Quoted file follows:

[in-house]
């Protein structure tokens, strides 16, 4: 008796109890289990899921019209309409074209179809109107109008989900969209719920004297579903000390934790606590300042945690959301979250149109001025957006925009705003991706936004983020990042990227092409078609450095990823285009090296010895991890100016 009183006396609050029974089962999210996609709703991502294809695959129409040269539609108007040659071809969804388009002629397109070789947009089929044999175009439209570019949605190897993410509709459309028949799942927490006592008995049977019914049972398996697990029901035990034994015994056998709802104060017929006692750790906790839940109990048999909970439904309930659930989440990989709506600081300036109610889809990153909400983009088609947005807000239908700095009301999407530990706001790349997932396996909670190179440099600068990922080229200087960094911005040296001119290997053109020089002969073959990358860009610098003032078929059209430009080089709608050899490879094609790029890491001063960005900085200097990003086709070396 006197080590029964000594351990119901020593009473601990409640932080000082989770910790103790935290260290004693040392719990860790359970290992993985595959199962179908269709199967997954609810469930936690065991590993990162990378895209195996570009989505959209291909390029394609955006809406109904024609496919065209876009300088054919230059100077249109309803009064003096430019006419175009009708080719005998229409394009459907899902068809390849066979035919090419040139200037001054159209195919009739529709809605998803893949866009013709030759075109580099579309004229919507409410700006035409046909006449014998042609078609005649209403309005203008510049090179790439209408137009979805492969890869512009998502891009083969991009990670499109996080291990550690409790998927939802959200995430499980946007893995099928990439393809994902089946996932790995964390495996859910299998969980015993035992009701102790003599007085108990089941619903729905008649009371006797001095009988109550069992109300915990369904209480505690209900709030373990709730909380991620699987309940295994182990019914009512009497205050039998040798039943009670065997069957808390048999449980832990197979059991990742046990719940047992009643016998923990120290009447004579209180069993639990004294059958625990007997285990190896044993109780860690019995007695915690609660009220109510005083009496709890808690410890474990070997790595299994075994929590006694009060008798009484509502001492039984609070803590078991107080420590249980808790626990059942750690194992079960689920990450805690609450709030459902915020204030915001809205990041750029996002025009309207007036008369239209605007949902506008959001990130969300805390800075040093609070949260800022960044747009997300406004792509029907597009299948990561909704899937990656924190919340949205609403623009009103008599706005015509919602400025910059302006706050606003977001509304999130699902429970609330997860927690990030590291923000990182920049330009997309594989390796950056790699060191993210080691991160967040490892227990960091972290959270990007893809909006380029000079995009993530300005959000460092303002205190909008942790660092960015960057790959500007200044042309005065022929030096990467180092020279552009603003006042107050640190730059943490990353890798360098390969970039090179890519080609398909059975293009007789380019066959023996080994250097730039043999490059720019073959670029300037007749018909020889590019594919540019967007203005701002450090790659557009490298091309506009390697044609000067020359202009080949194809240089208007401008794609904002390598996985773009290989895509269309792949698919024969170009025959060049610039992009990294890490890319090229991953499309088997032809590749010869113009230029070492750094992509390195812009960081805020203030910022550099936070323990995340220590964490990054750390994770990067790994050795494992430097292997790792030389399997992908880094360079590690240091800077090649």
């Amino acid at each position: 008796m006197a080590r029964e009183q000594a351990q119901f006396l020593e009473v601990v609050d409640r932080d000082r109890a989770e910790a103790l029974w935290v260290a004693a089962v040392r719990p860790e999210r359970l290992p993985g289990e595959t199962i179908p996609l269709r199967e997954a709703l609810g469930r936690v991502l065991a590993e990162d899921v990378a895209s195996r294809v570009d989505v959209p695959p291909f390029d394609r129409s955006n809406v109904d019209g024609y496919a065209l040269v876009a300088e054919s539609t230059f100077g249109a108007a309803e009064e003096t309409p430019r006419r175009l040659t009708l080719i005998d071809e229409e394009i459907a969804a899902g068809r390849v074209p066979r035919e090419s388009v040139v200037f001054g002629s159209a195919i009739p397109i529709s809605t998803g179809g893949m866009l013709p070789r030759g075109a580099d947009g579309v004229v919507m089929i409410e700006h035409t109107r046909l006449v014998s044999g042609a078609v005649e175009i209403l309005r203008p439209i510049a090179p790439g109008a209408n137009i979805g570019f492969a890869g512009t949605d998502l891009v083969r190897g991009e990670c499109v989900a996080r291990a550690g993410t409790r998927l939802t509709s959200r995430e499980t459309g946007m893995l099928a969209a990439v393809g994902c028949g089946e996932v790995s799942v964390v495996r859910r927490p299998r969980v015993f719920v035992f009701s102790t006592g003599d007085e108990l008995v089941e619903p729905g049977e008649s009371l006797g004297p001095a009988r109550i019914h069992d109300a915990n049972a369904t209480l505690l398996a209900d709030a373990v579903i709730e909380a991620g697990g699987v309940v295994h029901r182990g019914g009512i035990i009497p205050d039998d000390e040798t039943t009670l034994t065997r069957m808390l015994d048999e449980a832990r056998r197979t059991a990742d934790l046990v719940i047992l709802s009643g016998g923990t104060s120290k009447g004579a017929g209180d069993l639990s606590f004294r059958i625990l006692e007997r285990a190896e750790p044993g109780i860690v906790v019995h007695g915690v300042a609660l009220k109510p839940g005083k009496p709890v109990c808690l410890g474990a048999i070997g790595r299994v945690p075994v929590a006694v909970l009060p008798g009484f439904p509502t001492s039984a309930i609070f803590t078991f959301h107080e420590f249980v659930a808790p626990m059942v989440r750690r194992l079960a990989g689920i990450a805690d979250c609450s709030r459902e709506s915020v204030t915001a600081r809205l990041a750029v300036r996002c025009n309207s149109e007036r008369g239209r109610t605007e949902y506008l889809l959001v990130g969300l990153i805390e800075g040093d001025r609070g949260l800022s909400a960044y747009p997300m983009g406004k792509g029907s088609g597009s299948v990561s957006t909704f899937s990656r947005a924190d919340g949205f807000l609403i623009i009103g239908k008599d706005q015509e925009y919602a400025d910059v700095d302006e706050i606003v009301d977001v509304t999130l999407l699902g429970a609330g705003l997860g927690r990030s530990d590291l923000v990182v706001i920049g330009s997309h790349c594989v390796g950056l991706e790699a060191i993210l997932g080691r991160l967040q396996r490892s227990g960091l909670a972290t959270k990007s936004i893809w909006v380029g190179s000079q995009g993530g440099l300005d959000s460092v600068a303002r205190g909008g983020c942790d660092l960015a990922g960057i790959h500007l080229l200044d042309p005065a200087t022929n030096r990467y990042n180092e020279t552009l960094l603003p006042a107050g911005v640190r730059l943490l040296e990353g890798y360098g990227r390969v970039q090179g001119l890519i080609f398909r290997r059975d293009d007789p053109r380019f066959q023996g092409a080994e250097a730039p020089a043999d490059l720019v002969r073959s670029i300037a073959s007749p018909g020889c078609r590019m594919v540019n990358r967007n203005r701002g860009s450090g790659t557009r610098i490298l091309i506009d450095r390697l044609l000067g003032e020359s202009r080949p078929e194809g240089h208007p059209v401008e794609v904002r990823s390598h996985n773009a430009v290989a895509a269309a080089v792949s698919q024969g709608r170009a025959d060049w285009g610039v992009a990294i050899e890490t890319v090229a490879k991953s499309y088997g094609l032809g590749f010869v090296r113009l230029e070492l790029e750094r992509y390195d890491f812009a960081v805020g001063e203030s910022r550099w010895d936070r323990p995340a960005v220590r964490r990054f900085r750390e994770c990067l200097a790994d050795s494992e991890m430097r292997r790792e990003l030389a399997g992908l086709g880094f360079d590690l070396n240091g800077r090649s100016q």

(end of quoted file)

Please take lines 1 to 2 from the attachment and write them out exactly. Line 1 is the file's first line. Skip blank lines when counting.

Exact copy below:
[in-house]
């Protein structure tokens, strides 16, 4: 008796109890289990899921019209309409074209179809109107109008989900969209719920004297579903000390934790606590300042945690959301979250149109001025957006925009705003991706936004983020990042990227092409078609450095990823285009090296010895991890100016 009183006396609050029974089962999210996609709703991502294809695959129409040269539609108007040659071809969804388009002629397109070789947009089929044999175009439209570019949605190897993410509709459309028949799942927490006592008995049977019914049972398996697990029901035990034994015994056998709802104060017929006692750790906790839940109990048999909970439904309930659930989440990989709506600081300036109610889809990153909400983009088609947005807000239908700095009301999407530990706001790349997932396996909670190179440099600068990922080229200087960094911005040296001119290997053109020089002969073959990358860009610098003032078929059209430009080089709608050899490879094609790029890491001063960005900085200097990003086709070396 006197080590029964000594351990119901020593009473601990409640932080000082989770910790103790935290260290004693040392719990860790359970290992993985595959199962179908269709199967997954609810469930936690065991590993990162990378895209195996570009989505959209291909390029394609955006809406109904024609496919065209876009300088054919230059100077249109309803009064003096430019006419175009009708080719005998229409394009459907899902068809390849066979035919090419040139200037001054159209195919009739529709809605998803893949866009013709030759075109580099579309004229919507409410700006035409046909006449014998042609078609005649209403309005203008510049090179790439209408137009979805492969890869512009998502891009083969991009990670499109996080291990550690409790998927939802959200995430499980946007893995099928990439393809994902089946996932790995964390495996859910299998969980015993035992009701102790003599007085108990089941619903729905008649009371006797001095009988109550069992109300915990369904209480505690209900709030373990709730909380991620699987309940295994182990019914009512009497205050039998040798039943009670065997069957808390048999449980832990197979059991990742046990719940047992009643016998923990120290009447004579209180069993639990004294059958625990007997285990190896044993109780860690019995007695915690609660009220109510005083009496709890808690410890474990070997790595299994075994929590006694009060008798009484509502001492039984609070803590078991107080420590249980808790626990059942750690194992079960689920990450805690609450709030459902915020204030915001809205990041750029996002025009309207007036008369239209605007949902506008959001990130969300805390800075040093609070949260800022960044747009997300406004792509029907597009299948990561909704899937990656924190919340949205609403623009009103008599706005015509919602400025910059302006706050606003977001509304999130699902429970609330997860927690990030590291923000990182920049330009997309594989390796950056790699060191993210080691991160967040490892227990960091972290959270990007893809909006380029000079995009993530300005959000460092303002205190909008942790660092960015960057790959500007200044042309005065022929030096990467180092020279552009603003006042107050640190730059943490990353890798360098390969970039090179890519080609398909059975293009007789380019066959023996080994250097730039043999490059720019073959670029300037007749018909020889590019594919540019967007203005701002450090790659557009490298091309506009390697044609000067020359202009080949194809240089208007401008794609904002390598996985773009290989895509269309792949698919024969170009025959060049610039992009990294890490890319090229991953499309088997032809590749010869113009230029070492750094992509390195812009960081805020203030910022550099936070323990995340220590964490990054750390994770990067790994050795494992430097292997790792030389399997992908880094360079590690240091800077090649």